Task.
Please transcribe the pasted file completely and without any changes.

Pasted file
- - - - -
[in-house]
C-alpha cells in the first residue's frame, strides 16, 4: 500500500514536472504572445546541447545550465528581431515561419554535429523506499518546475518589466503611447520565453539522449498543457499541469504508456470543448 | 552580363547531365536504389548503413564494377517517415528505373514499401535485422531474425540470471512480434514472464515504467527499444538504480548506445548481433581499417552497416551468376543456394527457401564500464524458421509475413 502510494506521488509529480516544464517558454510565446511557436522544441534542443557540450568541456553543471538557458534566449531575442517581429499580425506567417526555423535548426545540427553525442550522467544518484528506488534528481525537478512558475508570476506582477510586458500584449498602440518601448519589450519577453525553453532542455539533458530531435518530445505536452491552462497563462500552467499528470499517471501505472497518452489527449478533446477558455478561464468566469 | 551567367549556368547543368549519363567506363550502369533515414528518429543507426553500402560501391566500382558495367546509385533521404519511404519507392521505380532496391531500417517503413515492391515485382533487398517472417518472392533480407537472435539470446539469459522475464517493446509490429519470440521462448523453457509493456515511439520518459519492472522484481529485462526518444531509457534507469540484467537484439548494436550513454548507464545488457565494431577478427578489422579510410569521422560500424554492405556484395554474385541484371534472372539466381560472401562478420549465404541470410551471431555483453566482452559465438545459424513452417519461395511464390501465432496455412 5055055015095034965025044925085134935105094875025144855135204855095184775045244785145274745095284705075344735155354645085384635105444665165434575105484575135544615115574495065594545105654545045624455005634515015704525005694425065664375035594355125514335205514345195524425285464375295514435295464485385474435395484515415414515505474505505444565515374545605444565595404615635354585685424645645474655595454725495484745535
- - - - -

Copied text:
[in-house]
C-alpha cells in the first residue's frame, strides 16, 4: 500500500514536472504572445546541447545550465528581431515561419554535429523506499518546475518589466503611447520565453539522449498543457499541469504508456470543448 | 552580363547531365536504389548503413564494377517517415528505373514499401535485422531474425540470471512480434514472464515504467527499444538504480548506445548481433581499417552497416551468376543456394527457401564500464524458421509475413 502510494506521488509529480516544464517558454510565446511557436522544441534542443557540450568541456553543471538557458534566449531575442517581429499580425506567417526555423535548426545540427553525442550522467544518484528506488534528481525537478512558475508570476506582477510586458500584449498602440518601448519589450519577453525553453532542455539533458530531435518530445505536452491552462497563462500552467499528470499517471501505472497518452489527449478533446477558455478561464468566469 | 551567367549556368547543368549519363567506363550502369533515414528518429543507426553500402560501391566500382558495367546509385533521404519511404519507392521505380532496391531500417517503413515492391515485382533487398517472417518472392533480407537472435539470446539469459522475464517493446509490429519470440521462448523453457509493456515511439520518459519492472522484481529485462526518444531509457534507469540484467537484439548494436550513454548507464545488457565494431577478427578489422579510410569521422560500424554492405556484395554474385541484371534472372539466381560472401562478420549465404541470410551471431555483453566482452559465438545459424513452417519461395511464390501465432496455412 5055055015095034965025044925085134935105094875025144855135204855095184775045244785145274745095284705075344735155354645085384635105444665165434575105484575135544615115574495065594545105654545045624455005634515015704525005694425065664375035594355125514335205514345195524425285464375295514435295464485385474435395484515415414515505474505505444565515374545605444565595404615635354585685424645645474655595454725495484745535